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Summary: A reflection on the three crosses of Calvary in relation to the Kingship of Christ.

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SEPTEMBER 23, 2001

WORSHIP SERVICE

SCRIPTURES

·First Reading 2 Sam. 5:1-

·Psalm 122:1-5

·Second Reading Col. 1:12-20

·Gospel Lk. 23:35-43

REFLECTION

Long ago, a preacher shared with his congregation the urgency of repentance. To his passionate plea, one of the members replied, “Remember the dying thief?” Without missing a step, the preacher answered, “Which dying thief?” Tonight, we meet those two dying thieves as we reflect on the Kingship of Christ in relation to the Three Crosses of Calvary, namely, the Cross of Rejection, the Cross of Reception and the Cross of Redemption.

Our reflection begins with the Cross of Rejection, which holds a man dying in sin. This thief, traditionally known as Gestas, represents those who stubbornly refuse to repent even after experiencing God’s Love. Like any other criminal, he must have tried to bend heaven and earth to his own advantage. But now, on the brink of eternity and pinned to his cross, he is left with just two choices, namely, to accept or reject Christ the King. Hardened by countless crimes, he rejects Divine Grace rather than assume the posture of allegiance. Instead, he joins the mob in their brutal attack on Christ. Together, they tragically fail to recognize the promised King, Who came to shepherd rather than dominate, to serve rather than be served, and, ultimately, to give His life as ransom for many.

In contrast, the Cross of Reception holds a man dying to sin. This thief, traditionally known as Demas, allows divine love to clear his vision and see the mighty difference between good and evil. Having led a life of rebellion himself, he knows he deserves to suffer, but moved by the LORD’s quiet majesty and calm dignity, he exclaims, “LORD, remember me when You come into Your Kingdom.” In utter defiance of the crowd, he unites himself with the King, completely trusting in our Savior’s power over life and death. His display of allegiance moves our Redeemer to respond with authority, "…today, you will be with Me in Paradise.” Demas’ simple request to be remembered is generously granted, as he becomes the King’s escort to Paradise and the first fruit of redemption.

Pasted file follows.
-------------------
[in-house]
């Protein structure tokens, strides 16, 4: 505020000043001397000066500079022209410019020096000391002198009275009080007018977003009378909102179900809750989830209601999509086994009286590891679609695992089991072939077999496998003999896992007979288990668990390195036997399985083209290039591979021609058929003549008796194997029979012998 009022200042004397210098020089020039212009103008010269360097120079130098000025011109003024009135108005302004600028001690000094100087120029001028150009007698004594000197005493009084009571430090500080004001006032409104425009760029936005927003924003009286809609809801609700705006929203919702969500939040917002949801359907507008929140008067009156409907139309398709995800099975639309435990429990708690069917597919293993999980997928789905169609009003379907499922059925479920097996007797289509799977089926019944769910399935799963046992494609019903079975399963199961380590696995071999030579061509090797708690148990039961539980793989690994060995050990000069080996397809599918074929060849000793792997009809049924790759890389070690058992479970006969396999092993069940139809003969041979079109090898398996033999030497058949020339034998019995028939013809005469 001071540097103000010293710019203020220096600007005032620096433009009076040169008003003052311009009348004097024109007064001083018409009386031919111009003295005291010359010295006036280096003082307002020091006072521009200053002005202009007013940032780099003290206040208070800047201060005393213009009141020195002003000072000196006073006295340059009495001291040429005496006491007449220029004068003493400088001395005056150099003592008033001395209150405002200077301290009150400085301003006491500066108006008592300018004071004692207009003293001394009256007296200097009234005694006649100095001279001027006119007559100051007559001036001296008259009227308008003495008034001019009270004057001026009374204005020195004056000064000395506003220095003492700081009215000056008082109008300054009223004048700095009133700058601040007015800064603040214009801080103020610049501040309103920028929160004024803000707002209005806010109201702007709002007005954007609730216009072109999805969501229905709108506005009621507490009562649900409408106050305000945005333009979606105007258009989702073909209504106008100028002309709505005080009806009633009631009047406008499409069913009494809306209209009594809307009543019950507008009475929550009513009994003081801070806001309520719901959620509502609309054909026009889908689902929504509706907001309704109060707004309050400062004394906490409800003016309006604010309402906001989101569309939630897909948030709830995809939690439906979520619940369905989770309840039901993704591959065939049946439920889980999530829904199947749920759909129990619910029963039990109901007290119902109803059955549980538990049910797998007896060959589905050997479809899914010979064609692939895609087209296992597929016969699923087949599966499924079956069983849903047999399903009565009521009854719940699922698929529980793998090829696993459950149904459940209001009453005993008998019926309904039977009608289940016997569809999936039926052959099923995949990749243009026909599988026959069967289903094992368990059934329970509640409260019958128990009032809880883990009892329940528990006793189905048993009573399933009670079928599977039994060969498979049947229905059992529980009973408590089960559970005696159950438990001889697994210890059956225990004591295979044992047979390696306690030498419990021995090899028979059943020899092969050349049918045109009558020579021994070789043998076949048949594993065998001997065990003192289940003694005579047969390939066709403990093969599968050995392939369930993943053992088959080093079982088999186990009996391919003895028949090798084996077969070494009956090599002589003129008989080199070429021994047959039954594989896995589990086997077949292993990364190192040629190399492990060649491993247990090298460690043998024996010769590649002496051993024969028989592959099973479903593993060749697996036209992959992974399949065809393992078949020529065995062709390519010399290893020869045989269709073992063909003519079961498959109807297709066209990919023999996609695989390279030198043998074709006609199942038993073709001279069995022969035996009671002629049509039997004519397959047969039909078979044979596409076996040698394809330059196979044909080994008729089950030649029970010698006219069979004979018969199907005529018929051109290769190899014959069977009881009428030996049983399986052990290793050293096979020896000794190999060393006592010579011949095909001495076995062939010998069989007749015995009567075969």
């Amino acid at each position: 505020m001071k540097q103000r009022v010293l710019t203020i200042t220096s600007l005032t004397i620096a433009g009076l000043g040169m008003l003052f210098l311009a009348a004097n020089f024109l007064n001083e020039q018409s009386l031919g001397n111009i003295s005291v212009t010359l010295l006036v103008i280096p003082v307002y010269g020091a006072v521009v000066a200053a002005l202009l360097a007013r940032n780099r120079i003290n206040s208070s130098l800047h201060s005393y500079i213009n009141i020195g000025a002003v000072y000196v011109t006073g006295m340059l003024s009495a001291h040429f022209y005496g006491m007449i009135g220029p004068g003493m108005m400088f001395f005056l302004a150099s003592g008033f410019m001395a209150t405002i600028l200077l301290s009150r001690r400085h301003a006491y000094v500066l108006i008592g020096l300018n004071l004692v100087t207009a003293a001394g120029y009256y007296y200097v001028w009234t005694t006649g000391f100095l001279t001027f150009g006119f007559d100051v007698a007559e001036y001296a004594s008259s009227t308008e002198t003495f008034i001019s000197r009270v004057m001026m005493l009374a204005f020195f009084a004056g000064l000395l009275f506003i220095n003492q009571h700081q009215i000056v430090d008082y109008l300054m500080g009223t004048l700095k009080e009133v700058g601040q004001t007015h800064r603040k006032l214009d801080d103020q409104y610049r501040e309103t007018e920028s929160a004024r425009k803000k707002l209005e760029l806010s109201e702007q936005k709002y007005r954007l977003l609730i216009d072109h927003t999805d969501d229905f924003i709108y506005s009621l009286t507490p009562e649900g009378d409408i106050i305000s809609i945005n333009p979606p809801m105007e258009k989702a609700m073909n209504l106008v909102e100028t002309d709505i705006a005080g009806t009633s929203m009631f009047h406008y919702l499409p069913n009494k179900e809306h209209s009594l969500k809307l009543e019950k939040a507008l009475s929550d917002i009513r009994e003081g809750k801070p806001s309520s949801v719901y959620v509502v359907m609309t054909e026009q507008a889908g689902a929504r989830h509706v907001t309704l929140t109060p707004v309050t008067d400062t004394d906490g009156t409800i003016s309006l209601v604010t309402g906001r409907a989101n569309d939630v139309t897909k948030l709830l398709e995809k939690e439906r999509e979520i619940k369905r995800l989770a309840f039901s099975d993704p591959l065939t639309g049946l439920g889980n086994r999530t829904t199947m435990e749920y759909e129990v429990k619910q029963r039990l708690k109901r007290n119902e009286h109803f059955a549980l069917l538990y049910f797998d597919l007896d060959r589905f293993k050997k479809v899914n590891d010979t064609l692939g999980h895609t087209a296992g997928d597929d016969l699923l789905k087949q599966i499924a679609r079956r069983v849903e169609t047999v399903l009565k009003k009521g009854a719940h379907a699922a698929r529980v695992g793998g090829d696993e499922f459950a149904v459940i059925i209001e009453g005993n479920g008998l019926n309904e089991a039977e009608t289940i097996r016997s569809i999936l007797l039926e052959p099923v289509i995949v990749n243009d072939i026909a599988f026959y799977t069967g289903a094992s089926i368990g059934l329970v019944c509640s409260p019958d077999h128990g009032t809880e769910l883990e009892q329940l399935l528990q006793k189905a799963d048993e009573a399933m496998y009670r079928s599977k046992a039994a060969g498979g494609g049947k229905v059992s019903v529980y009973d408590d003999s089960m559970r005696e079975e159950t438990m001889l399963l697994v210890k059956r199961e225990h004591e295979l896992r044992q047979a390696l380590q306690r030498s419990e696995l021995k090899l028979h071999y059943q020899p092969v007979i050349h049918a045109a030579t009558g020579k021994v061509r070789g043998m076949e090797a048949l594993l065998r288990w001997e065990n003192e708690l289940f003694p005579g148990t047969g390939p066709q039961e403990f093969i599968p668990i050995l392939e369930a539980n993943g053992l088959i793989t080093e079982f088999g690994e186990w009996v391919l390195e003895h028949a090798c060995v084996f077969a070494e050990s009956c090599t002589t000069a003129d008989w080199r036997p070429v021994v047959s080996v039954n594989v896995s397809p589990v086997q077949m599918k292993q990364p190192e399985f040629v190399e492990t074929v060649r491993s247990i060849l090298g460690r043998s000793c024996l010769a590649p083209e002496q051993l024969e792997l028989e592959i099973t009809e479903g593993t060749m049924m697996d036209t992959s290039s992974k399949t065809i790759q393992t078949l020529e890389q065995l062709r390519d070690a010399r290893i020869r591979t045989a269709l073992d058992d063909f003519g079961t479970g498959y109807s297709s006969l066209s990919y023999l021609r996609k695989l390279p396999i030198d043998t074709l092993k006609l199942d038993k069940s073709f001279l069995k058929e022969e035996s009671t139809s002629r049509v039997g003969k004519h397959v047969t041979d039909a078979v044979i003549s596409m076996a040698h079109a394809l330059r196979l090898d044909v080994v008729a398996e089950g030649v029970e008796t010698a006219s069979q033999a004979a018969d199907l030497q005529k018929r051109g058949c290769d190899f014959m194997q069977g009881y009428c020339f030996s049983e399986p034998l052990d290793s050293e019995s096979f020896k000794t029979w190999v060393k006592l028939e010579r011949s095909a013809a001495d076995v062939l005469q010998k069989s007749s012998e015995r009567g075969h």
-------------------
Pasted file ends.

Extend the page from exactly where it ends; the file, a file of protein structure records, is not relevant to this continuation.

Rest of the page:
This brings us to the Cross of Redemption, which holds our King dying for sin. In biblical times, it was customary to transfer the inhabitants of a defeated kingdom into the victorious one. Having defeated the kingdom of darkness through the Cross of Redemption, our Savior regains Paradise that was lost because of man’s iniquity and transfers us to His Kingdom, as Paul teaches us in Colossians. By His Cross, justice and peace, man and God, are finally able to meet and kiss. Thus, it is no coincidence that our faith has chosen the meek but majestic Cross as the banner of discipleship and the symbol of our allegiance to Christ the King.

In summary, Sunday’s Readings paradoxically present Christ the King on His Cross, suffering and agonizing but showing grace and majesty. The Three Crosses of Calvary teach us that allegiance to Christ the King ensures the promised salvation. Every now and then, our allegiance to Christ is challenged by way of physical and spiritual battles. Demas reminds us to make a stand even though we may find ourselves outnumbered and confronted with hate and anger. The Gospel also reminds us that it is never too late to turn to the LORD Jesus Christ. So long as there is life, the King’s invitation to enter His courts knocks upon our hearts, for the Cross of Redemption transcends time, having the power to qualify even the very last child conceived (Acts 2:39). Hence, our Order for the week reads, “Give thanks to the Father, Who has qualified us to share in the inheritance of the saints in light” (Col. 1:12).


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